Long-term follow up data could be obtained for 74 cases (median duration = 38 months, range = 6–61 months) including all but 1 traveler. Patients lost to follow-up were expatriates (n = 8) and foreign visitors (n = 15) who had moved permanently abroad.

Nearly 20% (18 of 98) of all malaria episodes were due to relapses. None of the 16 P. malariae episodes was considered a recrudescence, and none of the patients reported fever recurrence after chloroquine treatment. Three (9%) of the 34 P. ovale episodes were diagnosed as relapses: one in a patient non-adherent to the primaquine regimen, and two in two patients who received adequate treatment (quinine/doxycycline and a standard primaquine regimen). The latter two patients then received a high primaquine dosage without further relapse. The other 31 patients were given a standard primaquine course, except for four patients lost to follow-up, and no one reported any recurrence of symptoms.

Of the 48 included P. vivax episodes, 15 (29%) were due to relapses, but six of them (40%) occurred in patients who had not taken any primaquine therapy after their previous malaria attack (not proposed by their physician = 4, non-adherence = 1, pregnancy = 1). Eight of the 9 remaining relapses occurred despite a standard primaquine treatment after a mean delay of 16 weeks, corresponding to a relapse rate of 17% (8 of 48). None of them could be related to the patients being overweight. All received a high primaquine dosage, without further relapse. In one patient infected in Indonesia, P. vivax relapsed a third time despite treatment twice with standard primaquine therapy and once with a high dose of primaquine (total dose = 7 mg/kg). Although he refused another course of primaquine at that time, he experienced no more relapses (follow-up = 57 months).

Relapses of P. vivax malaria despite primaquine therapy occurred in patients infected in Indonesia (n = 3), India (n = 2), Surinam (n = 2), Myanmar (n = 1) and Rwanda (n = 1). No predictive factors for relapse (location of disease acquisition, duration of initial episode of fever, initial parasitaemia, use of primaquine therapy) could be identified.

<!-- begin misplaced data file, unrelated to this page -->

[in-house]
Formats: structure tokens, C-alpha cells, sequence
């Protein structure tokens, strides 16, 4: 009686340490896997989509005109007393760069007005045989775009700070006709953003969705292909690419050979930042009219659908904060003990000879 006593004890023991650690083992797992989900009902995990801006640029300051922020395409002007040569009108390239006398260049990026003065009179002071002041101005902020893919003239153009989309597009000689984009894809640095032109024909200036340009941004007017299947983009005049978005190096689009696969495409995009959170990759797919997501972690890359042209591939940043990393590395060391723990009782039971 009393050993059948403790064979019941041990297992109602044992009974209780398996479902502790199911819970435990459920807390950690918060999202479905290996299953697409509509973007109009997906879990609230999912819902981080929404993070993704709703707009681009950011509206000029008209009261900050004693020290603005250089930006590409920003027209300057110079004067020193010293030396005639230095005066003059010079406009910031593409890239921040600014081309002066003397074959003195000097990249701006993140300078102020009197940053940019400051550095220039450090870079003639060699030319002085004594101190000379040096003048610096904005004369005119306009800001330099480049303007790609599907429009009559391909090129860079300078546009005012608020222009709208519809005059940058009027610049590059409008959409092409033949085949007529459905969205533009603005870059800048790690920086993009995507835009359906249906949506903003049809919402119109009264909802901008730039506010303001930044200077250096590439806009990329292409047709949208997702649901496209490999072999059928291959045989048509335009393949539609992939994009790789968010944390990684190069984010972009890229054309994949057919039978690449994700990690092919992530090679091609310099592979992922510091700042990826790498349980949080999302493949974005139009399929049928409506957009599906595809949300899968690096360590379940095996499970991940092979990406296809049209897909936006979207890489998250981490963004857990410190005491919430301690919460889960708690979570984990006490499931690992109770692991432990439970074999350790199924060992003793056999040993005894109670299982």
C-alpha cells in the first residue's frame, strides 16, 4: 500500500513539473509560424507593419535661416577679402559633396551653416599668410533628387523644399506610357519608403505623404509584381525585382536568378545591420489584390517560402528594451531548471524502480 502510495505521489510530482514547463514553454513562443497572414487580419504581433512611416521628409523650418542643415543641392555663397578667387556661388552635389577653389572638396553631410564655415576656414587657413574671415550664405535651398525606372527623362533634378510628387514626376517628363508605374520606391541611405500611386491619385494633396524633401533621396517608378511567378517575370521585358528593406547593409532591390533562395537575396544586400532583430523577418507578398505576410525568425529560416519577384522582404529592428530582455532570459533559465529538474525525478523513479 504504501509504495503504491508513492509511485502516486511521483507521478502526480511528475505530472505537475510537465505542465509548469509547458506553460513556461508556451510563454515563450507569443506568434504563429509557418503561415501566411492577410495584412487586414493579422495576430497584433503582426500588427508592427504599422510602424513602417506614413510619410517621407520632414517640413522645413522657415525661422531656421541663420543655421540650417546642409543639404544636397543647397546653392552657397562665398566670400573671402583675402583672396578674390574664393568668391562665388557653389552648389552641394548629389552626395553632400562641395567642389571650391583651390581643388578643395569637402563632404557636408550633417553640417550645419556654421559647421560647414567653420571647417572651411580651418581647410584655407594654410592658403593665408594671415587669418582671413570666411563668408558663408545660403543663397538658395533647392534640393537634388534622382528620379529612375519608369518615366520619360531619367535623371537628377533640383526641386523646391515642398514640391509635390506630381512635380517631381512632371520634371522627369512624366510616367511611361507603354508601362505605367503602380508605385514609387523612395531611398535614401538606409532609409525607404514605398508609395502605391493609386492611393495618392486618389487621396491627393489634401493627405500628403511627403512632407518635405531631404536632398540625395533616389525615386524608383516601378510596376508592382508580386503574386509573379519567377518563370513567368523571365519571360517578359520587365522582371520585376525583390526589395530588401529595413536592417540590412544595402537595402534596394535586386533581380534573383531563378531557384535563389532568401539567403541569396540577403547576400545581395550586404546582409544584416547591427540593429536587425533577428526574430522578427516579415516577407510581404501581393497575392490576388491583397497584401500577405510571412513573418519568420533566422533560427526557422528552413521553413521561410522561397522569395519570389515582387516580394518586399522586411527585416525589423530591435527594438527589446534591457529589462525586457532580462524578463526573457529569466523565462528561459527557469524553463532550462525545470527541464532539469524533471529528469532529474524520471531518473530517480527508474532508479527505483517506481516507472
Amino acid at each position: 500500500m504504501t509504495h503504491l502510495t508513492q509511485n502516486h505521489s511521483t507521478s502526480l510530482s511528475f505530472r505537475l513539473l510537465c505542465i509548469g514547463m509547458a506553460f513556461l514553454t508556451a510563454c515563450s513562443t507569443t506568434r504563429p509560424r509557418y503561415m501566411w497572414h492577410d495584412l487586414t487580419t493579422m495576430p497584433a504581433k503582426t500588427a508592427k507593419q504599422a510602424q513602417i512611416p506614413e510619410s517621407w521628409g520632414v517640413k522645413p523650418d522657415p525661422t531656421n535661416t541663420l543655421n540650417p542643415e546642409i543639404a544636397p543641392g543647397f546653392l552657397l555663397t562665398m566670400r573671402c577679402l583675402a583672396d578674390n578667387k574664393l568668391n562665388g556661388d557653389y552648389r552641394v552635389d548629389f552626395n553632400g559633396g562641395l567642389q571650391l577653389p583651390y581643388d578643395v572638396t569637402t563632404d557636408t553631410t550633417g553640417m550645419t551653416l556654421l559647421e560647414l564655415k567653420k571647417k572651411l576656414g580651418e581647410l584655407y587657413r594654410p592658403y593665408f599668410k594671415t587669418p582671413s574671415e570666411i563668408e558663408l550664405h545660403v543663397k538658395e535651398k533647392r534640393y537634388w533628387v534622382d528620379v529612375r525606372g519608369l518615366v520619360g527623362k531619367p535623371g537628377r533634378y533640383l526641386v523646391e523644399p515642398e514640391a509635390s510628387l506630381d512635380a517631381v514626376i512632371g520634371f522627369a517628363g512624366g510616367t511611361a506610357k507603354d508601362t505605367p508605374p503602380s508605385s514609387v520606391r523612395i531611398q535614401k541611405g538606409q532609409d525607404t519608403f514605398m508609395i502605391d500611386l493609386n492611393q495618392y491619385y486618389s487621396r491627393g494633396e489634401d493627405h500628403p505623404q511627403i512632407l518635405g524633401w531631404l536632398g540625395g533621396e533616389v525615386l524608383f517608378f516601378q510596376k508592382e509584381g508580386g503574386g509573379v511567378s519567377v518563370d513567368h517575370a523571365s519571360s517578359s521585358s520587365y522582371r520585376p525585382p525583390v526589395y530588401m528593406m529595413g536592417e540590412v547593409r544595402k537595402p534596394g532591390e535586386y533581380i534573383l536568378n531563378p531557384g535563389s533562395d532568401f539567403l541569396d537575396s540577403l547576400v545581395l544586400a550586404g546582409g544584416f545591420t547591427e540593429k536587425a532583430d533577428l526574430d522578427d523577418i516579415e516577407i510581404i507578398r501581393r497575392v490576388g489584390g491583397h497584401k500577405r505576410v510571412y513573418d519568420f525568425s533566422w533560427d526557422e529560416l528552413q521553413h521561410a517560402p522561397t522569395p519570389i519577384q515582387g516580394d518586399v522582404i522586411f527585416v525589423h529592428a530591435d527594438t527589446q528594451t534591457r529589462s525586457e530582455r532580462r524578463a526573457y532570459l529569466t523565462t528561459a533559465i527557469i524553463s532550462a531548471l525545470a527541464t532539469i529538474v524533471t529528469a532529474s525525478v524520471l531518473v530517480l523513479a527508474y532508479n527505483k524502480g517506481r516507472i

DISCUSSION

To date, the largest series on imported malaria have focused on P. falciparum3 and to a lesser extent on P. vivax malaria.6,13 Little is known about the two other species of Plasmodium in imported pathology because of their low frequency and limited morbidity. Data presented here reflect epidemiology as observed in a European referral center for tropical diseases, but are somewhat limited by the lack of molecular analysis of some unidentified malaria cases.

Approximately 40% of the patients developed symptoms more than three months after return, and some much later.6,7,13 Late-onset malaria was associated with a longer diagnostic delay because the perceived link between a tropical travel and the etiology of a febrile episode wanes with time in patients’ and physicians’ minds. However, this had no major clinical consequence. As already observed at least for P. vivax infection,6,7 latency period was much longer (median difference of nearly two months) when chemoprophylaxis was correctly taken. This might have prevented the initial non-falciparum blood stage episode.

Diagnosis of non-falciparum malaria is not always easy to confirm, particularly when parasite density is low. It sometimes requires repeated blood smear examinations even in specialized settings. Sensitivity of detection generally achieved in most routine laboratories is approximately 500 parasites/μL (0.01% of the RBCs), and experienced microscopists are expected to reach a sensitivity of 50 parasites/μL (0.001% of the RBCs).8,9 A parasitemia less than 500/μL is a common occurrence in P. ovale infection and in partially treated patients. Self treatment should therefore be systematically asked for, in particular with the increasing popularity of pocket anti-malarial emergency treatment. At the present time, microscopy is still the gold standard for malaria diagnosis and species identification. As illustrated here, the sensitivity of commercial rapid diagnostic tests is unsatisfactory for all three non-falciparum species and more so when parasitemia is low.1416 This confirms that current antigenic tests cannot compensate the imperfections of microscopy. Hopes are set on new molecular techniques that detect all four plasmodia.17 Serologic analysis for all four species simultaneously is used as a retrospective diagnostic test in our center but its performance has never been properly validated.